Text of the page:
From the moment I got into this bucks bedroom it all hit me and made perfect sense. As I crossed a ridge and went over a saddle towards my stand this buck, from his bed, would be able to see me pop over the top. Due to probably watching me do this from time to time it caused him to hit this field later than normal. This led to my buck being on edge and is why he always got to me so late AND why it took him so long to walk across that field. He knew at times something was in the area that shouldn't be and that thing was me! I needed to hang a new set and come up with a new approach to get to and from this spot.
January 13th a frigid, snowy day that I'll never forget and soon won't stop thinking about. On this day I matched with with “The Big 6” and came out on top.
……(continued from the beginning)
As the yearling fed closer and closer to my buck I knew exactly what was about to take place. “The Big 6” was a loner and never was found of other deer feeding in his area let alone right beside him. Many times during the summer, fall and winter I watched him run other deer off that came to close to his feeding proximity and I knew this time would be no different. Meticulously I checked my surroundings to make sure all of the deer were still in front of me. With the wind piercing my eyes and face I knew I had all the odds stacked in my favor and it was time to get back to full draw.
Cautiously I lifted my bow off the bow hanger and calmly rested it on me knee. I was now entering “my zone” where I really try to slow everything down so no mistakes are made. I remember saying to myself right before I drew back, “this is it Clint, make it happen tonight" I knew the time was now and I needed to capitalize on this opportunity. Slowly I bent back the limbs on my Mathews bow and finally got back to full draw. I nestled the string against my nose and began getting ready for the shot. Around this time the yearling had finally gotten too close and the buck tore after her making sure that she left his feeding space. At this moment is when it really hit me that I would be getting a shot and I checked my anchor points one final time before beginning my shot sequence. Effortlessly I began squeezing my back muscles together, like I have done in practice sessions a million times before. I had my pin set to the exact yardage of 37 and I was determined to bury this pin on the bucks chest as I continued to squeeze...squeeze….squeeze….until the bow broke and my arrow was off!
I knew the moment my shot broke that this buck was dead. It just felt perfect and I knew what that usually meant as I watched my Gold Tip Pierce Platinum shaft and rage broadhead bury deep into the brutes chest. Immediately I saw blood flying from his body as he tore off down towards the creek at the bottom of the field. Frantically I hung my bow up and grabbed my binoculars in hopes of watching him go down right before my eyes. Once at the creek he stood motionless like a soldier in lineup, then he proceeded do walk slowly down into the creek. An attempt was made to climb the steep bank, but after making it about halfway I watched him stop and then flip over backwards back down into the creek and I knew that I had FINALLY DONE IT. The Big 6 was dead!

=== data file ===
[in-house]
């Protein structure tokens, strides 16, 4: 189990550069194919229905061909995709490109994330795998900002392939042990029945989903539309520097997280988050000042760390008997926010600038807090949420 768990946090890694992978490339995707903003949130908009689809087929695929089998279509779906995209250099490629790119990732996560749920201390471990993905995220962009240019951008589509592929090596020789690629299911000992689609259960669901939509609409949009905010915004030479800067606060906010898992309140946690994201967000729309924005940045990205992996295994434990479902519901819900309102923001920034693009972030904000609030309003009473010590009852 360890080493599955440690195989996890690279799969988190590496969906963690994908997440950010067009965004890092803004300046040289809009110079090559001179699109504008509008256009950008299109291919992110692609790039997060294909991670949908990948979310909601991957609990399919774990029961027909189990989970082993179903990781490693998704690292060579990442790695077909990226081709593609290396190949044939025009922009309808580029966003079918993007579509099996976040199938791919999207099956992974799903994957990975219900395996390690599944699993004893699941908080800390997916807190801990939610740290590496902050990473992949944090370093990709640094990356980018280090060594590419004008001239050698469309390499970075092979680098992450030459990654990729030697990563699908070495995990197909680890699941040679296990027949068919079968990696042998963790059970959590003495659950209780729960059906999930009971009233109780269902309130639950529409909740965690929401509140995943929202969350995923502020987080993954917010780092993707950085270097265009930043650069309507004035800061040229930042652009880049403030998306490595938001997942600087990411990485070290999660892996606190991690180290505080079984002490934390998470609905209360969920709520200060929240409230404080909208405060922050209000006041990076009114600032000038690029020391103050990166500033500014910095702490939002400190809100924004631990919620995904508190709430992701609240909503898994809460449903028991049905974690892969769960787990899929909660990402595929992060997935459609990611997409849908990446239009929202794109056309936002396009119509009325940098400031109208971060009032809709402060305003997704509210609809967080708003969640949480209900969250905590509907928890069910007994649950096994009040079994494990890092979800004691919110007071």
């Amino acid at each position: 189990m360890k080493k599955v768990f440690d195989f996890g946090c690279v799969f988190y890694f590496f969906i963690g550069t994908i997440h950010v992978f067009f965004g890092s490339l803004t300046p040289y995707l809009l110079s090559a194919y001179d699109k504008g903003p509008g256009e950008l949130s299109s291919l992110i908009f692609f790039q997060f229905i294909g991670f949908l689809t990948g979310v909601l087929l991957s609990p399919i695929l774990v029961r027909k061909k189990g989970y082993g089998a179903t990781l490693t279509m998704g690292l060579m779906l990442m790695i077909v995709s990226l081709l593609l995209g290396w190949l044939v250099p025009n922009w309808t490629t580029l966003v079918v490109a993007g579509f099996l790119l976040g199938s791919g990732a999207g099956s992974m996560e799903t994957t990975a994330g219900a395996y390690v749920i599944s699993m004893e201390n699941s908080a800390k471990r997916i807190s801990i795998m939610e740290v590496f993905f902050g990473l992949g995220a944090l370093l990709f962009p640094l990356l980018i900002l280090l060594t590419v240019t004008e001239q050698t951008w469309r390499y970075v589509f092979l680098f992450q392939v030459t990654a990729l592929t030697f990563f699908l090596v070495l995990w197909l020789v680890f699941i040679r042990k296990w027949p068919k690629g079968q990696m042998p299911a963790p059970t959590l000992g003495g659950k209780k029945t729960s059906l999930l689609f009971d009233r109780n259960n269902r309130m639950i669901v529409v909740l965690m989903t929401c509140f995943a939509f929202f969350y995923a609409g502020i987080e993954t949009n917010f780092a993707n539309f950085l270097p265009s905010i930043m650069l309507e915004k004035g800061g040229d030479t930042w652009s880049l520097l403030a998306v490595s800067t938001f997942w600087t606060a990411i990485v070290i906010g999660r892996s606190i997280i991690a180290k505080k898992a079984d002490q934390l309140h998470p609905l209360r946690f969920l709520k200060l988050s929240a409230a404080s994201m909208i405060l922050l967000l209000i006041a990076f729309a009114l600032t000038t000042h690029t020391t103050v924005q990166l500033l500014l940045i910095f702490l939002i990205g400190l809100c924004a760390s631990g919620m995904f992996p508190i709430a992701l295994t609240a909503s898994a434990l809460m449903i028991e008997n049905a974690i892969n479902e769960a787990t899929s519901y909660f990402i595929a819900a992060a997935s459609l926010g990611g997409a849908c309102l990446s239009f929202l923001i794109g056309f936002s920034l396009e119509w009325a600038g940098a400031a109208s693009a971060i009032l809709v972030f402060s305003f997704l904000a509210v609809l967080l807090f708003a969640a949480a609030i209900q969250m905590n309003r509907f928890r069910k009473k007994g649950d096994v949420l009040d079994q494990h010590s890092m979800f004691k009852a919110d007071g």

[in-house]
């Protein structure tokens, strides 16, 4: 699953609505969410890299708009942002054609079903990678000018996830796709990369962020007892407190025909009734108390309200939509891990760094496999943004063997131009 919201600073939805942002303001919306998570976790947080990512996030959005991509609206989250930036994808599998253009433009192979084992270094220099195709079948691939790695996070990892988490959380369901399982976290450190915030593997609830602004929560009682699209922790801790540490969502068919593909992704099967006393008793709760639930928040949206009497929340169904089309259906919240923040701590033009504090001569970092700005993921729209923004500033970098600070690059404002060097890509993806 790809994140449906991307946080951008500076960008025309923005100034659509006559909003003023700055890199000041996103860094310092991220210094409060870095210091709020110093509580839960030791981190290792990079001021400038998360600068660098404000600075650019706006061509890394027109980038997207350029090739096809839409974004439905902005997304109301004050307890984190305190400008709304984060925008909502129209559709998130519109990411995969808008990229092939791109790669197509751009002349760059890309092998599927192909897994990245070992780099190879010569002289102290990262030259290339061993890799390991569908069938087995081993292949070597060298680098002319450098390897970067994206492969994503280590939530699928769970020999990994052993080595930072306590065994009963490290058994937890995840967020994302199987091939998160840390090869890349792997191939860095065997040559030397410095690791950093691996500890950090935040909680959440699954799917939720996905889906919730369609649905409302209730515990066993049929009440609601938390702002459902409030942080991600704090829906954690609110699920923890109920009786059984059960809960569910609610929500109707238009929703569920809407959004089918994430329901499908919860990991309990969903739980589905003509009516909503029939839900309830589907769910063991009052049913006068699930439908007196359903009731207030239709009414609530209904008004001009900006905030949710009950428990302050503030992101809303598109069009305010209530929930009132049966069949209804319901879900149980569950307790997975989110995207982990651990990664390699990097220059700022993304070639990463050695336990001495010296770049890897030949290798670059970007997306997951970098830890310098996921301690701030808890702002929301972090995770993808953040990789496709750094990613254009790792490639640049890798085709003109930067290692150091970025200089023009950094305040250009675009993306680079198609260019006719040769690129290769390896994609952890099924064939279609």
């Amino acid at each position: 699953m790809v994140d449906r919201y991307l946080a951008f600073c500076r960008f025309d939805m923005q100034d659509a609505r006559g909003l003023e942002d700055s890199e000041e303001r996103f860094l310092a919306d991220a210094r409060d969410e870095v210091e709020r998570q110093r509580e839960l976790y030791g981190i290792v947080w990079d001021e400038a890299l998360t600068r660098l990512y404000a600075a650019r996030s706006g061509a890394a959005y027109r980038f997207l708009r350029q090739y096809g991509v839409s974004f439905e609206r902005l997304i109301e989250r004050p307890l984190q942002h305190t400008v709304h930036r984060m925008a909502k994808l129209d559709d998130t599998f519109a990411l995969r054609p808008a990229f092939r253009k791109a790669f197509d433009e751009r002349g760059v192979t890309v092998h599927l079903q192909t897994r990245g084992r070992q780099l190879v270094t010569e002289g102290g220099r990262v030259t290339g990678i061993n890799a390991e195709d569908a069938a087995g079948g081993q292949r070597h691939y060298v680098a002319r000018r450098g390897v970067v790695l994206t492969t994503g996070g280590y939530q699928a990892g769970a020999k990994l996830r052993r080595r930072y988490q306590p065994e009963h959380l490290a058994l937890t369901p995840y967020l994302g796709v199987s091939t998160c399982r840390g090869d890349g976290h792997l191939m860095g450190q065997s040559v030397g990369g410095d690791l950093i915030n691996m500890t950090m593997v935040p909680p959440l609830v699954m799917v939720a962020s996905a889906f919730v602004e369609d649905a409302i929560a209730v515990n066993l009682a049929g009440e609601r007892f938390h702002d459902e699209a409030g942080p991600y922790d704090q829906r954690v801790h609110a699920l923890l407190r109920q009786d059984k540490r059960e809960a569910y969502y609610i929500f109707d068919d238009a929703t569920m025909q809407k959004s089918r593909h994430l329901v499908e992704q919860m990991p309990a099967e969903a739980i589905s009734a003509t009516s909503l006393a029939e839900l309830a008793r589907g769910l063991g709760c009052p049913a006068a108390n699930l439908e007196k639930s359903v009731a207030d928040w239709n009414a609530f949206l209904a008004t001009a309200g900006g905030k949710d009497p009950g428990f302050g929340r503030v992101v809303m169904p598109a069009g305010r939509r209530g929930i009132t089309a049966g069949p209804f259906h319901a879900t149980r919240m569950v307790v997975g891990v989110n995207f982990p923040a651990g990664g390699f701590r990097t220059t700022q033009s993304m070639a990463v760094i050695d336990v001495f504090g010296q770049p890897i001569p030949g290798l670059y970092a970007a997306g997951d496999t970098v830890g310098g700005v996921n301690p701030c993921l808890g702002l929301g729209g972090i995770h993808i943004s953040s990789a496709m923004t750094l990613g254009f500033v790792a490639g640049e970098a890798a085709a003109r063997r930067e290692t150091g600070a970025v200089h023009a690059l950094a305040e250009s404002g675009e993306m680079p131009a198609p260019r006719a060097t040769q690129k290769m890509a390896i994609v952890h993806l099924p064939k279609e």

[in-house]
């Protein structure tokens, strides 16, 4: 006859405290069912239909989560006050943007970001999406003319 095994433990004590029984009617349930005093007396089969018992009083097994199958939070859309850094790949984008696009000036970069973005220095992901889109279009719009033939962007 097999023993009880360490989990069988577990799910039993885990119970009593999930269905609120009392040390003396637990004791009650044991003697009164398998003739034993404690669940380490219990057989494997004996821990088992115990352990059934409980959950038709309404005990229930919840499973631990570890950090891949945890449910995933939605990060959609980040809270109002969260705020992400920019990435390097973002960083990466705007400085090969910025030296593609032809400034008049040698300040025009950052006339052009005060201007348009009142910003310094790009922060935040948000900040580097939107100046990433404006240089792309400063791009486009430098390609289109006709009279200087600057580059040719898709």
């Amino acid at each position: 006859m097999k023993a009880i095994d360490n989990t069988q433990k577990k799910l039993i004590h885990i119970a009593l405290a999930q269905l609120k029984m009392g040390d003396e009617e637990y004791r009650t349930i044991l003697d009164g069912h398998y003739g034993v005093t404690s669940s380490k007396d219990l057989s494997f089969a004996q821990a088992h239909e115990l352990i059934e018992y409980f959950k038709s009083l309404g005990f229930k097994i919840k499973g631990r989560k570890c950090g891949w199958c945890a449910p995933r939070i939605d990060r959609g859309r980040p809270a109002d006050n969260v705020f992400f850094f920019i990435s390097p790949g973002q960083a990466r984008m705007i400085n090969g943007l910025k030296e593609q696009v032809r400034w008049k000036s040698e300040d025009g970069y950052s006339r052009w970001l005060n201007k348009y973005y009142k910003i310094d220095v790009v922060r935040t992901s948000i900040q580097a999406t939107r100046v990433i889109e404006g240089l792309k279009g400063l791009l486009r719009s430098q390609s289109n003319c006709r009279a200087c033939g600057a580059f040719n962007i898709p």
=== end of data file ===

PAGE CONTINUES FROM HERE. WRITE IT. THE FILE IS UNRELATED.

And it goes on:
I'll never forget grabbing my phone and calling my dad to let him know the news. I could barely talk and honestly was so shook up that I had to sit down and just relax before ever even climbing down. But this is why I bowhunt, this is why I hunted over 95+ days for this buck, this is why I kept going and stayed hungry, this is why I battled 15 hour days in the rut and -15 degree days in the winter. It all came down to this evening, on this day and to me, there is no better feeling OR moment in time than to be sitting in a tall, old oak tree on a frigid January day knowing that you finally killed the buck you've been after for so long. This is why I do it and this is why “The Big 6” will always be extremely special to me. I hope you all have enjoyed the story on my encounters with this buck. It was a rollercoaster ride full of emotions, but that's what makes this buck so special. The WCB gang and I will be doing an in studio podcast later this week all about this buck and my quest to kill him. I hope you all enjoy it and thanks again for the continued support! We can't thank you enough. As always GO SHOOT YOUR BOW and Chase your dreams, not your liquor!
What “The Big 6” taught me
-Mature bucks will and do winter in different areas each year solely based off of the available food sources no matter how much cover one farm has over the other. Food is the king.
-Bucks that are loners will usually stay that way and rarely will change their demeanor throughout their life
-Old, dominant bucks do EVERYTHING for a reason. Figure out those reasons and he's a killable animal
-Entry and exit routes are key ingredients to killing mature deer and have to always be planned accordingly due to changes in a bucks pattern or behavior
-Thinking outside the box and doing something different can sometimes pay off in a huge way even if it's something you've never done before (going into his bedroom was a key factor in killing this buck)
-Patience AND Persistence will always pay off (95+ days were needed to kill this buck)
-Determination and Grit are needed if you want to match wits with an old buck (it's not usually an easy task to kill a dominant, old buck)
-Documenting the wind and using trail cameras are key pieces to putting together a solid gameplan on how to kill an old buck regardless on what season you're in.
-Embrace the grind. It'll all be worth it in the end.
-NEVER EVER GIVE UP